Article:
traditional marine tenure
Traditional marine tenure exists where fishers and communities, traditionally hold rights, recognised by other communities, to fish and use marine resources below the high tide mark. Traditional marine tenure is not just about ownership. Tenure rights can also include the right to occupy, use and enjoy, harvest and collect marine resources and even sell, or lease coral reefs. Traditional marine tenure is rarely recognised at law.
Many of the less developed countries of the tropics where coral reefs lie, were colonised at some point. Colonists brought with them, the laws of their own countries, extinguishing traditional marine tenure. Under the legal traditions of common law (including the United Kingdom, Australia, the United States and Canada) and civil law countries (including many European countries) property rights are only recognised above the high tide mark, with everything below belonging to The Crown. Under common law and civil law systems, coral reefs, fish and marine resources are considered to be open access resources. Anyone can use or take them (subject to legislation).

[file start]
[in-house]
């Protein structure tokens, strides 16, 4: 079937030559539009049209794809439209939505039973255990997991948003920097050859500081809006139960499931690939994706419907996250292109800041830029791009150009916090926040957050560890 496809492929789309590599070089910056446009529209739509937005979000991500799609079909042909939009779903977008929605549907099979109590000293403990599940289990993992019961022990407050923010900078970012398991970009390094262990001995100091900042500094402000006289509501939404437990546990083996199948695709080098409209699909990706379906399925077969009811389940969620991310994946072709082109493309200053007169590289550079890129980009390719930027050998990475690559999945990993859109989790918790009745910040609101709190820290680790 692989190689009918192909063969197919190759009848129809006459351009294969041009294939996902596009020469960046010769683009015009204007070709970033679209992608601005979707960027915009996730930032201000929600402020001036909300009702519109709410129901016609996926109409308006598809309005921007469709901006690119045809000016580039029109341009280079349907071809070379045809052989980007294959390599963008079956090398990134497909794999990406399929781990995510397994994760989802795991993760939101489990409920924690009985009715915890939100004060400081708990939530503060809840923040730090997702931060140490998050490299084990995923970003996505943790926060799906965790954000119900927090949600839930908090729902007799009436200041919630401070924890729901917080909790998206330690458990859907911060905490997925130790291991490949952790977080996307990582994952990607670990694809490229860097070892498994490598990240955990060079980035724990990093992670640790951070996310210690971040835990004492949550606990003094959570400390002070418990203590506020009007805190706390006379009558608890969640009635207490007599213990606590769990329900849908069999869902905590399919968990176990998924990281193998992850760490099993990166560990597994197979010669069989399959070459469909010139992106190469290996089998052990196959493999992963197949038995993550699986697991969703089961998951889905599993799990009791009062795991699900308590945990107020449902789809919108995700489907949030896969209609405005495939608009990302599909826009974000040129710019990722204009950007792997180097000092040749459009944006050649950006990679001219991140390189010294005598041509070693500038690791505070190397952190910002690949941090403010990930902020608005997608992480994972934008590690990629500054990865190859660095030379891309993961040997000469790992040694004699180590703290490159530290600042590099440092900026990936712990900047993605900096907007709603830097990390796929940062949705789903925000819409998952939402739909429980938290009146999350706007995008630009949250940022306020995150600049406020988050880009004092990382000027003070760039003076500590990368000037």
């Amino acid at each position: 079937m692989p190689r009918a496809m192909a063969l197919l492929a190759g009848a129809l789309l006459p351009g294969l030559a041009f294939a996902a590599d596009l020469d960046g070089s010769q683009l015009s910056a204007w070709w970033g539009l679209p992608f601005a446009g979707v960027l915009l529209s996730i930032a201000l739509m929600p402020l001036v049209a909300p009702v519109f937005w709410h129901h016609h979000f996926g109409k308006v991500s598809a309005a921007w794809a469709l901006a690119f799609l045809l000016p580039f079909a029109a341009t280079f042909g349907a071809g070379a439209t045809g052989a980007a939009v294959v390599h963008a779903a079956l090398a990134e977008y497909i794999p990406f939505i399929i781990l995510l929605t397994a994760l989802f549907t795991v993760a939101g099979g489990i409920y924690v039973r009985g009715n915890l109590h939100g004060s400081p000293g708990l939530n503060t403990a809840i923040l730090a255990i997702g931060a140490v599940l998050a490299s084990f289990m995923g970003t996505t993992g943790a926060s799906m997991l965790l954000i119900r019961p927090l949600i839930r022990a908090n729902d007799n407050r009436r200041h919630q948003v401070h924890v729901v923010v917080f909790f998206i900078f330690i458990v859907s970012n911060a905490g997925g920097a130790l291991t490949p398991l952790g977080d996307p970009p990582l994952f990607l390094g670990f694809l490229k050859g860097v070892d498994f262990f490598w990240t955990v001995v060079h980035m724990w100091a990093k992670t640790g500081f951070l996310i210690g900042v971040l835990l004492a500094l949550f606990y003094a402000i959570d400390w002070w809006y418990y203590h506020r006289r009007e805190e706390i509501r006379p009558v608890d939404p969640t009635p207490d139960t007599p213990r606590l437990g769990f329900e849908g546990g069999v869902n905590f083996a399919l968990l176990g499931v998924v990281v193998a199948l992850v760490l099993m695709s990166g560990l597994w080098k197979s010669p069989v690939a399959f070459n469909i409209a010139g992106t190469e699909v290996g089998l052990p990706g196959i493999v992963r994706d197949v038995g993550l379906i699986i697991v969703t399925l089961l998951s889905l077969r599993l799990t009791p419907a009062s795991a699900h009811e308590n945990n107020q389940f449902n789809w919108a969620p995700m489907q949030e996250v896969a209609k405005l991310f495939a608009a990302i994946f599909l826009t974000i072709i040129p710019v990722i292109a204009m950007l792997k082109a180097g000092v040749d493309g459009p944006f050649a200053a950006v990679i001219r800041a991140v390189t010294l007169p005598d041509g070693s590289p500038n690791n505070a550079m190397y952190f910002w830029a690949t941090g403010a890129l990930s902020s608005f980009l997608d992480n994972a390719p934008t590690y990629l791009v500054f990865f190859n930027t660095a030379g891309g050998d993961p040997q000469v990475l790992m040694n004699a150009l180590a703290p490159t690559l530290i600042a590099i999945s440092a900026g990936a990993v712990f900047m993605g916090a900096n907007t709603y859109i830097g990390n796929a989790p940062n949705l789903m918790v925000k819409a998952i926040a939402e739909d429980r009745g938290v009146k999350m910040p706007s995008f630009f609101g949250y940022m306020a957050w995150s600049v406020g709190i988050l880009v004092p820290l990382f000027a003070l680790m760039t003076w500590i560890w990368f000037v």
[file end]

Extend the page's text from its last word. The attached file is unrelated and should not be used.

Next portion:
When the access of fishers and their communities, is restricted by dive tourism, conflict can arise. Some fishers can resort breaking protected area rules and intensify destructive fishing. Similar levels of conflict can arise between fishers and marine protected area managers.